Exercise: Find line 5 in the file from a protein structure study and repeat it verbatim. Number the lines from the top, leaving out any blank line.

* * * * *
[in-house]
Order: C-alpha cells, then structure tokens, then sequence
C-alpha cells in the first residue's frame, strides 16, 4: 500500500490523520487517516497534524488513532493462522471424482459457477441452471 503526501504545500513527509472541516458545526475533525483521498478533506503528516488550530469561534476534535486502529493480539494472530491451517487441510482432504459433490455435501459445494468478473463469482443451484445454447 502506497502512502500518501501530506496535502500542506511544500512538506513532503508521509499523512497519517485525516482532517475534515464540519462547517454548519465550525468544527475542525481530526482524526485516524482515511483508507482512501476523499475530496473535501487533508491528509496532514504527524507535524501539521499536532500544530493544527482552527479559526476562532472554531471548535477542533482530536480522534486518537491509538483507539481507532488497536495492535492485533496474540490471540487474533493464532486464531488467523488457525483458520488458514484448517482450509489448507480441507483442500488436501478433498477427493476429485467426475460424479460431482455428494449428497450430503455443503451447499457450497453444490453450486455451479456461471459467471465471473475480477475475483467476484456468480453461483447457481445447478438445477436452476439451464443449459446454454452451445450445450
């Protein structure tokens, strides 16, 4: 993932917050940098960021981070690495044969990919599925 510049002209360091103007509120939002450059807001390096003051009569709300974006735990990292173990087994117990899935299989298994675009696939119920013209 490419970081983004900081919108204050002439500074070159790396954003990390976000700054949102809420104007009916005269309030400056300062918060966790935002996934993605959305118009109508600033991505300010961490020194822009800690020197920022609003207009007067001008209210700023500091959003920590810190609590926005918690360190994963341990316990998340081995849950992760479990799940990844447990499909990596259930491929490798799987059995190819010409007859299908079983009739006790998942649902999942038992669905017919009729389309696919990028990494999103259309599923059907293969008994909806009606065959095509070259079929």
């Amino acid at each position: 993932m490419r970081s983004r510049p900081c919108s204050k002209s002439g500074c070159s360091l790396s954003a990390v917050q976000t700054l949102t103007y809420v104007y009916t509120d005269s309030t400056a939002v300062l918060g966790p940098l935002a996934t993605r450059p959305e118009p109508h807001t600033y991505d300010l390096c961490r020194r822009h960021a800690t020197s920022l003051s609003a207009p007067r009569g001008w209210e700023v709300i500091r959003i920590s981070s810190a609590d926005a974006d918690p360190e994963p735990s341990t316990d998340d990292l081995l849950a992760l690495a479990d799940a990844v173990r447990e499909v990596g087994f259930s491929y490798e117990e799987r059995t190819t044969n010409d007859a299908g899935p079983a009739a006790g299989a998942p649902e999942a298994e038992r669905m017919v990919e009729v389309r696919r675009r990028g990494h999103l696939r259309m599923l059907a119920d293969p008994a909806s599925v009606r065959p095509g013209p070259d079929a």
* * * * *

């Amino acid at each position: 993932m490419r970081s983004r510049p900081c919108s204050k002209s002439g500074c070159s360091l790396s954003a990390v917050q976000t700054l949102t103007y809420v104007y009916t509120d005269s309030t400056a939002v300062l918060g966790p940098l935002a996934t993605r450059p959305e118009p109508h807001t600033y991505d300010l390096c961490r020194r822009h960021a800690t020197s920022l003051s609003a207009p007067r009569g001008w209210e700023v709300i500091r959003i920590s981070s810190a609590d926005a974006d918690p360190e994963p735990s341990t316990d998340d990292l081995l849950a992760l690495a479990d799940a990844v173990r447990e499909v990596g087994f259930s491929y490798e117990e799987r059995t190819t044969n010409d007859a299908g899935p079983a009739a006790g299989a998942p649902e999942a298994e038992r669905m017919v990919e009729v389309r696919r675009r990028g990494h999103l696939r259309m599923l059907a119920d293969p008994a909806s599925v009606r065959p095509g013209p070259d079929a």